Poets Essayists Novelists

While their names and styles have changed over the years, they have been the voices of their generations and helped inspire the generations that followed them.

What follows is a list of prominent Black authors who have left a mark on the literary world forever.

Acclaimed American poet, author and activist Maya Angelou was born in St. Often referred to as a spokesman for African Americans and women through her many works, her gift of words connected all people who were “committed to raising the moral standards of living in the United States.” was published in 1969 and became the first in seven autobiographies of Angelou’s life.

A prolific poet, her words often depict Black beauty, the strength of women and the human spirit, and the demand for social justice.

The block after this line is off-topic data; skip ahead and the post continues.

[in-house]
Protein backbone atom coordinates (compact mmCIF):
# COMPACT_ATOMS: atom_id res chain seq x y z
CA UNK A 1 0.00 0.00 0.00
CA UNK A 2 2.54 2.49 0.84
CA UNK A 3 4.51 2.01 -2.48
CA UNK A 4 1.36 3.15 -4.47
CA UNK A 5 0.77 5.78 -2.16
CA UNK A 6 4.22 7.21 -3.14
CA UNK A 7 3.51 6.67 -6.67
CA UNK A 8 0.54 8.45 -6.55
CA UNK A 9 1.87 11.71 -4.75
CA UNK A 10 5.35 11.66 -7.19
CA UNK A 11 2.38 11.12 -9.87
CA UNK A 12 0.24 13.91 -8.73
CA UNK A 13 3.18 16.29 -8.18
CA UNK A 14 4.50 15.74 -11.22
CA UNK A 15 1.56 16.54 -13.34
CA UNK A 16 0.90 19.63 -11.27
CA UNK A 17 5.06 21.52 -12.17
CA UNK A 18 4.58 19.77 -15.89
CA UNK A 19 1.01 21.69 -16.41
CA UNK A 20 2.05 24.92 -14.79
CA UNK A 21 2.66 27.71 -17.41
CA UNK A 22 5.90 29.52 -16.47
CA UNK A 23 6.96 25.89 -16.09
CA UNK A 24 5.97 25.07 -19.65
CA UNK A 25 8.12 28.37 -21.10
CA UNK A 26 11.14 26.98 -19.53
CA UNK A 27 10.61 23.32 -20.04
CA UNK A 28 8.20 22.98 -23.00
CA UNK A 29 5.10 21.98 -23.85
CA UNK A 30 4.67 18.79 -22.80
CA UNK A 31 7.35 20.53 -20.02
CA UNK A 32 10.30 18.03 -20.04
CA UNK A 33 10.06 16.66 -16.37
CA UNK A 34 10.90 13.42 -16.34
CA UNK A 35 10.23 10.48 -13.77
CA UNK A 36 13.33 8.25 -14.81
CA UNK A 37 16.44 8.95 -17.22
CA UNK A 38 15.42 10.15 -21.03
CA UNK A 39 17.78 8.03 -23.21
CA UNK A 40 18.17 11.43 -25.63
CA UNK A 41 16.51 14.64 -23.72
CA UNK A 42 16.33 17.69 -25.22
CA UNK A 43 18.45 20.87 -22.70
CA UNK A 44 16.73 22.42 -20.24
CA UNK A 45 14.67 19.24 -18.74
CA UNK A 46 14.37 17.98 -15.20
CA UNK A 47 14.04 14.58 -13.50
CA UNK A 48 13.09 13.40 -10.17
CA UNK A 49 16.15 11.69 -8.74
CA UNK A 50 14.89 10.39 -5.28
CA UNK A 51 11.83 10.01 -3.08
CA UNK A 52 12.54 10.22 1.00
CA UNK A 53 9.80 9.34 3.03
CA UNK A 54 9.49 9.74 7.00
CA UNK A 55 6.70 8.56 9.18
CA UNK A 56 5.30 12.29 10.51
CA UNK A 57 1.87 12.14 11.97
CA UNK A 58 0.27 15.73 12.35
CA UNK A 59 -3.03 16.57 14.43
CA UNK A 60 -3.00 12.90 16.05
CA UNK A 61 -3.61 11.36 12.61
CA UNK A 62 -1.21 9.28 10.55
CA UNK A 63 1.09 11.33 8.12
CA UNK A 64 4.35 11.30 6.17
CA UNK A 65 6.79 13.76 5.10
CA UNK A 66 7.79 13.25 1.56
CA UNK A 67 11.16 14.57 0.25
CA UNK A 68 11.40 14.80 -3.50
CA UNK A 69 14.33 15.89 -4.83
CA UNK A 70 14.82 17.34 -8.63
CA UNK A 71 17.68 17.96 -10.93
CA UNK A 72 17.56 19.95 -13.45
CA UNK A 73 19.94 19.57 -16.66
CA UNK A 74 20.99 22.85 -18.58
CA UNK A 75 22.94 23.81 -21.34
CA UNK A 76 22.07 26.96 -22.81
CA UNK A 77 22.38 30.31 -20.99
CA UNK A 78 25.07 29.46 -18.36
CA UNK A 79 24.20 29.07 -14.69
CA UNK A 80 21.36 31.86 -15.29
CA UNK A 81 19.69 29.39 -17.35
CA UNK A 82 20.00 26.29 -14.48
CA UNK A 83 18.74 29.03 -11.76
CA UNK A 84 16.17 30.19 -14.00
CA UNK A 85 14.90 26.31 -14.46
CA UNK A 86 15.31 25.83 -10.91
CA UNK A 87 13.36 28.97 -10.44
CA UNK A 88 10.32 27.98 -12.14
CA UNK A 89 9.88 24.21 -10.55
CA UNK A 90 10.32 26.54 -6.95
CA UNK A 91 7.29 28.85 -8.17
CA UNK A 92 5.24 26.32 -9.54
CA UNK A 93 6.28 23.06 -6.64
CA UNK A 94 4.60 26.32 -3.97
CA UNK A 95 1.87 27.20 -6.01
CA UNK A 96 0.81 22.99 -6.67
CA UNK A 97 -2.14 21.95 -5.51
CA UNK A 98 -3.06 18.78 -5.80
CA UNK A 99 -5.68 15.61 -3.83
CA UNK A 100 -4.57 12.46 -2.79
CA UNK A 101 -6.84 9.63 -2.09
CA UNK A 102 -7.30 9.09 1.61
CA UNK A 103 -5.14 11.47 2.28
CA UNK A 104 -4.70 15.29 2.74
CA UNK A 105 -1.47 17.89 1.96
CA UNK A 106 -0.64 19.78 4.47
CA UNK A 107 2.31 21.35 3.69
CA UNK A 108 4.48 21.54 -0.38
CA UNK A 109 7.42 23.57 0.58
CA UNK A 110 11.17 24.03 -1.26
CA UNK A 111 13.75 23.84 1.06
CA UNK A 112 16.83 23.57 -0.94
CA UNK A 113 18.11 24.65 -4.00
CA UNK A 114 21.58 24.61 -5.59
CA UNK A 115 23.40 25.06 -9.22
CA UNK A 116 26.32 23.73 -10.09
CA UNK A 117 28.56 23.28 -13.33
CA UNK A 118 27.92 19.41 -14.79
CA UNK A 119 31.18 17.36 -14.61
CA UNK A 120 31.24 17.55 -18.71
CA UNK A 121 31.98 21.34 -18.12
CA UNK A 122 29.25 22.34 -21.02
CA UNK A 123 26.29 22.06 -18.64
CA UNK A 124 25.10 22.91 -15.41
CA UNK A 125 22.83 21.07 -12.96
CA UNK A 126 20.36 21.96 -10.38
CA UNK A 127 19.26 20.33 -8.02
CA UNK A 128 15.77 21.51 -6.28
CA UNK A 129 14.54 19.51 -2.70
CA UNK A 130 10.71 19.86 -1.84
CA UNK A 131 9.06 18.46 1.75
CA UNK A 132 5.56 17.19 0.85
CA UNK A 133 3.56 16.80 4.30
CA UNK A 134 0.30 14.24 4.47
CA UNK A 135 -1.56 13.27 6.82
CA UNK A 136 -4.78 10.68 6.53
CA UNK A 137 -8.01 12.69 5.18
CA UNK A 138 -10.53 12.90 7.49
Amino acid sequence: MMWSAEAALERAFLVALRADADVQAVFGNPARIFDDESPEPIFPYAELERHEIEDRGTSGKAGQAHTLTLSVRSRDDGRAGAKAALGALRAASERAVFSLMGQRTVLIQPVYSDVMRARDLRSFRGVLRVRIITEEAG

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Writing for adults and children, Angelou was one of several African American women at the time who explored the Black female autobiographical tradition.Known for his social criticism and incendiary style, Baraka explored the anger of Black Americans and advocated scientific socialism.Often confrontational and designed to awaken audiences to the political needs of Black Americans, Baraka was a prominent voice in American literature.(And you can still bring a friend for moral support.) There's always so much going on.As well as all the educational and social events offered by the Collective, there are also book launches, readings and workshops offered by other community organizations.Enrol in one of our classes or workshops to jump-start your writing in the company of other creative people.Develop your skills as a poet, essayist, or story-teller.Speaking with passion and depth about the Black struggle in America, it has become an American classic.Baldwin would continue to write novels, poetry and essays with a refreshingly unique perspective for the rest of his life.In 1956, raised the issues of race and homosexuality at a time when it was taboo.And during the Civil Rights Movement, he published three of his most important collections of essays, “Notes of a Native Son” (1955), “Nobody Knows My Name” (1961) and “Born in 1934, poet, writer and political activist Amiri Baraka used his writing as a weapon against racism and became one of the most widely published African American writers.

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